In 1990, 56% of Africans were poor. In 2018, that number fell to 40%. Consequently, many Africans cannot afford to pay for products that they need. With a flawed credit system, they are also unable to access credit to purchase these products.
As always, startups have risen to provide solutions, and one of them — M-KOPA — has announced $75 million in equity funding to increase access for more Africans. The round had investors such as the CDC Group, LGT Lightrock, LocalGlobe’s Latitude Fund, HEPCO Capital Management, Generation Investment Management, and Broadscale Group.
With more money, the startup plans to introduce more products for its users while strengthening customer relationships.
Today, we're discussing:
- Funding education with NFTs
- The Critics Company’s filmmaking journey
- Victor Ekwealor’s career in tech
- Techpoint Pitch Friday
Funding education with NFTs
I can’t count how many times myself, Bolu, and Onome have discussed creating and minting NFTs. For many people, NFTs are tools for making outsized financial returns by selling digital art. However, some people are using it to create hope for pupils in Africa.
According to Statista, in 2019, 34 million children of primary school age were out of school in Africa. For a continent with approximately 60% young people, that is alarming. Fortunately, a group of people ensures that African pupils have a shot at education using NFTs.
The Satoshibles and the Built with Bitcoin Foundation have teamed up to provide educational facilities for pupils in Africa. Led by Paxful's CEO, Ray Youseff, they help pupils create and mint NFTs with the proceeds reinvested in communities worldwide.
When I first heard about the project, I wondered how kids could create NFTs without being exploited. However, parents and teachers sign a consent form after being educated on the concept of blockchain and NFTs. What's remarkable is that while the pupils create the NFTs, part of the proceeds goes towards solving problems for other children who they may never meet. Talk of impact!
Bolu Abiodun spoke to the Built with Bitcoin Foundation and Satoshibles teams, and you can read all about it here: These African pupils are building their future one NFT painting at a time
From critics to creatives
“If something is missing somewhere, you can’t just talk all the time. You have to take action.”
Those were the words of Ridwan Abdullateef, the producer of The Critics Company, during a chat, and truer words have not been spoken. Many Nigerians criticise Nigeria’s film industry – Nollywood – for what they perceive to be poor standards in filmmaking.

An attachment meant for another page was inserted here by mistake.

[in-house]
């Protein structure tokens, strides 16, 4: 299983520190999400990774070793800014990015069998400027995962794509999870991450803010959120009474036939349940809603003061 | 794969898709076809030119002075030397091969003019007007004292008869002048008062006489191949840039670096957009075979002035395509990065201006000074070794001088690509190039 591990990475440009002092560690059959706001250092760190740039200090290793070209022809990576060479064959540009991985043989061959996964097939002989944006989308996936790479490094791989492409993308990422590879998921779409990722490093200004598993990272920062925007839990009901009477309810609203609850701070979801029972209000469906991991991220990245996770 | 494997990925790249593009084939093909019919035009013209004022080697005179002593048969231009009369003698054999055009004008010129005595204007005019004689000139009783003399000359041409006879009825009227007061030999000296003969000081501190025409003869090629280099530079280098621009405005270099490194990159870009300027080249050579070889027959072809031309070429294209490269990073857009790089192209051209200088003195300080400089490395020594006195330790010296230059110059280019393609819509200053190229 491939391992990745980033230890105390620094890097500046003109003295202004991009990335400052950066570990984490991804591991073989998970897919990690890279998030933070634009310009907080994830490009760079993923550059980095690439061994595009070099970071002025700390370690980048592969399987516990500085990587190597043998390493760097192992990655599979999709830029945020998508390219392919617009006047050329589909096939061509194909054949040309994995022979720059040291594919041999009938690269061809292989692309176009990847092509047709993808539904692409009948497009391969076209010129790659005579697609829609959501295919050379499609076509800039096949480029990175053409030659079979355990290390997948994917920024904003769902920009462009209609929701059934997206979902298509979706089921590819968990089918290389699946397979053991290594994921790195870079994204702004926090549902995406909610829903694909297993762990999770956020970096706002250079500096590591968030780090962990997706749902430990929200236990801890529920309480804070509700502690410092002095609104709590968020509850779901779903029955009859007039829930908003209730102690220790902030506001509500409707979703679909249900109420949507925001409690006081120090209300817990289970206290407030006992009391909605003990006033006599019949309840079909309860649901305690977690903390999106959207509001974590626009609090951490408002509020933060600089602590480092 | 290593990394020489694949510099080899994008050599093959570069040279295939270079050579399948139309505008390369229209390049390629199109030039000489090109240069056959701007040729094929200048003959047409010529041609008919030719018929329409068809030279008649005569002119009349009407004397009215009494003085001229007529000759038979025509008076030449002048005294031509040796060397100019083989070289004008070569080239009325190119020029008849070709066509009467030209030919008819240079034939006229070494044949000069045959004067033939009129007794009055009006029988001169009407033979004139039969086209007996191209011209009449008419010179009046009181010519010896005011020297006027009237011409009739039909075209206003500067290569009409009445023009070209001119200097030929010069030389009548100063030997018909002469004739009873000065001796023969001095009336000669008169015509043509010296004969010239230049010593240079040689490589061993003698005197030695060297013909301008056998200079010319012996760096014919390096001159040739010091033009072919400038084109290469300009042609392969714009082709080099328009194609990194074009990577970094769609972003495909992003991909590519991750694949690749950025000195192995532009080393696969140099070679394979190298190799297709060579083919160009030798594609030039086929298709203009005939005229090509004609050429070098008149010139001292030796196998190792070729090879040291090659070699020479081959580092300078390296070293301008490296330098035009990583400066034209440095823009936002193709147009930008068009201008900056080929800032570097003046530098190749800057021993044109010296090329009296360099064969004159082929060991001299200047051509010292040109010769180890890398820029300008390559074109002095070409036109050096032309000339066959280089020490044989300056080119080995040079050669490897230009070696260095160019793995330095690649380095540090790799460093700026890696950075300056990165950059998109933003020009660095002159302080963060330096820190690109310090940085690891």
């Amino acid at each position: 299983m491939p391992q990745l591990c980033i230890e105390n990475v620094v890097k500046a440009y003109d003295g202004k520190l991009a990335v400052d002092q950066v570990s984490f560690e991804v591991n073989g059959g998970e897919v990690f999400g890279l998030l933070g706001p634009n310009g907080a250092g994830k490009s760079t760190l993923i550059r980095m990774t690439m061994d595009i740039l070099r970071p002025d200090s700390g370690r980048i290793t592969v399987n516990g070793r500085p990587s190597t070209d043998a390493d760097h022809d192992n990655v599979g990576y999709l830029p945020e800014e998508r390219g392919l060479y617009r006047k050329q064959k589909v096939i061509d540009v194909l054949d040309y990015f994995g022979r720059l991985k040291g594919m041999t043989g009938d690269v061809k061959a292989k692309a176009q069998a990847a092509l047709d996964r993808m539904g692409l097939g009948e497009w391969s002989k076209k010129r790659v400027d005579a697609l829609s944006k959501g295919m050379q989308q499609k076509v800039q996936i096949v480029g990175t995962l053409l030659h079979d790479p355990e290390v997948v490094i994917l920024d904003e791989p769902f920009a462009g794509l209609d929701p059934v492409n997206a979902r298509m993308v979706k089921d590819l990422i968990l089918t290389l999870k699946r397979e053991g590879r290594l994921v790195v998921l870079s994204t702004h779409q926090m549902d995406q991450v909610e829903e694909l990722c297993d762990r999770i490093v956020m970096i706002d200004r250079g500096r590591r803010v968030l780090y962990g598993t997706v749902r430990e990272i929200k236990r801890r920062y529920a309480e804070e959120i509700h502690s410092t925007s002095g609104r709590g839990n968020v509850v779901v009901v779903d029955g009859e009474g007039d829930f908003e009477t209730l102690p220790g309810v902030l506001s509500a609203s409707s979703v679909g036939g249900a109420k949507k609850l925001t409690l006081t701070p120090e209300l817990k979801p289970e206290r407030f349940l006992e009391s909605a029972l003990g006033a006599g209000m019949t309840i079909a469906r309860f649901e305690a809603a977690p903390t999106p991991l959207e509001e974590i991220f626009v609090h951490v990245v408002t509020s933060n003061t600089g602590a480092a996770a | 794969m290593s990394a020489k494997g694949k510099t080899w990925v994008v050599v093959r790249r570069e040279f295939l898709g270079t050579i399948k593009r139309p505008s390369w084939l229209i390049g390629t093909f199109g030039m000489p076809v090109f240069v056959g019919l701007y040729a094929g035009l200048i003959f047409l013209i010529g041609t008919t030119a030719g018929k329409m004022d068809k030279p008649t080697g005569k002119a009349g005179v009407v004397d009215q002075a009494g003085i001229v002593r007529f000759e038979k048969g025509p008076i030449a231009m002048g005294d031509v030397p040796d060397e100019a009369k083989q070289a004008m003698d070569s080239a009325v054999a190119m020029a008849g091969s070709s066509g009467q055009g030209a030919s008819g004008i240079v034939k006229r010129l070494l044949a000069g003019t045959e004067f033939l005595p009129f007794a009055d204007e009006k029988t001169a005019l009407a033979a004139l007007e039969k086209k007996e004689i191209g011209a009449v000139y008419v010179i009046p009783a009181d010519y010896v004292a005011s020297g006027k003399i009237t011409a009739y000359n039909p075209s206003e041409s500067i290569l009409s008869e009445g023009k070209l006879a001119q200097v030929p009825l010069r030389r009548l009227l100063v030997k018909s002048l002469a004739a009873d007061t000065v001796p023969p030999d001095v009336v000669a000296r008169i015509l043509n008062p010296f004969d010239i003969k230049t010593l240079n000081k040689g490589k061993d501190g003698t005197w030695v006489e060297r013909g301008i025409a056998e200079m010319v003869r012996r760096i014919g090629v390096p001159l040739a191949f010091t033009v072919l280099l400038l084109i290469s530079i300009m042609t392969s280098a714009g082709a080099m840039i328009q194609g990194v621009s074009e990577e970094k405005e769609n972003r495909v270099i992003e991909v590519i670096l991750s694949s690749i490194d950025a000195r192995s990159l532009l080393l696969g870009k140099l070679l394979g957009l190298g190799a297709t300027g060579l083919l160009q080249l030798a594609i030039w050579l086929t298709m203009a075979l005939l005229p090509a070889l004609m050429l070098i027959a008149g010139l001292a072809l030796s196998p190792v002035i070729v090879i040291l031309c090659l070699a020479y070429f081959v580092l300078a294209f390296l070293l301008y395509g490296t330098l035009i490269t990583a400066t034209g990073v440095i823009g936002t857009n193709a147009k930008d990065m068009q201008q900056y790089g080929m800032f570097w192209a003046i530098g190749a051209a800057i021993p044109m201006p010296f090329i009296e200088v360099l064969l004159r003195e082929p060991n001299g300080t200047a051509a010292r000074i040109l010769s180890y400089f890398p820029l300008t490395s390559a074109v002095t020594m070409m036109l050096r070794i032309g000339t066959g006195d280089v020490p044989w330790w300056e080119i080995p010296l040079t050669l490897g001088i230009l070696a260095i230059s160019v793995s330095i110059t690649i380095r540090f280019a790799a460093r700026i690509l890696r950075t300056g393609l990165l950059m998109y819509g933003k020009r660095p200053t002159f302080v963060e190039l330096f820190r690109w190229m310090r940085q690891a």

For the members of The Critics Company, rather than continue with criticism, they decided to learn how to make movies by themselves, leveraging online resources and books. Starting with a smartphone, they created short films which they uploaded to Facebook and YouTube.
After some time doing this, they began to get attention, including from some Hollywood veterans who now guide and provide them with tools to improve their craft. They’ve come a long way in just five years, even working on the set of the Nollywood political thriller, King of Boys: The Return of the King.
A few weeks ago, I sat down to chat with Abdullateef to learn more about the team’s journey. It’s all shades of inspiration, and it will leave you determined to push through any barrier.
Nigerian tech’s journeyman
Many people have every aspect of their lives all planned out, including their careers. They apply to specific entry-level roles based on their projections and already know how it will pan out. Sometimes, things work exactly as they plan and sometimes, life happens.
For some others, they take on any role that interests them, adjusting to situations as they encounter them. Victor Ekwealor belongs to the latter category, having held diverse positions in his career. He’s dabbled into music, acting, modelling; worked as a journalist, growth executive and is now building a startup.
Expectedly, he has gathered a wealth of experience, and in the latest instalment of The Experts, the former Techpoint and TechCabal editor shares some of these lessons with Oluwanifemi. Grab your coffee or whatever your poison is, look for a quiet spot, and read his story.
Share and learn at Techpoint Pitch Friday
On Friday, March 11, 2022, Techpoint Pitch Friday will return. Like previous editions, early-stage founders will have the opportunity to pitch their startups before a live audience.
This is an excellent opportunity for entrepreneurs and startup enthusiasts to learn, share, and build their networks. We have limited space and will soon close the registration.
What I’m reading
- Kara Swisher Is Silicon Valley’s Most Feared and Well-Liked Journalist. How Does That Work?
- Google CEO Sundar Pichai's Vision for Return to Work
- Identitypass is hiring. Check out available roles
- Some entry level data scientist roles. As found on Twitter
- OnePipe launches a writing challenge for Nigerian journalists. Three writers to win 1 million naira each. Apply here.
- Pitch Friday is back! Do you have a great startup worth investing in? Why not register for the upcoming Pitch Friday session here
- Kuda needs a product owner — Crypto. Feel you’re a great fit, apply here
- UN Women plans to select 60 trainees from 10 African countries for coding courses. Find the requirements and how to apply here
- Wella Health is creating a training and internship program for software engineering and design talents. Send an email to [email protected] to join.
- TeamApt has several job openings. Want in?
- TradeRepublic is looking to hire 250 into several roles. See where you fit in here
- Paystack is hiring. Want to try out?
- Applications are open for the Middle East, Turkey, and Africa GNI Innovation Challenge. Learn more about the challenge and how to apply here.
- eHealth Africa is hiring a Field Monitor. Apply here
Have a great day.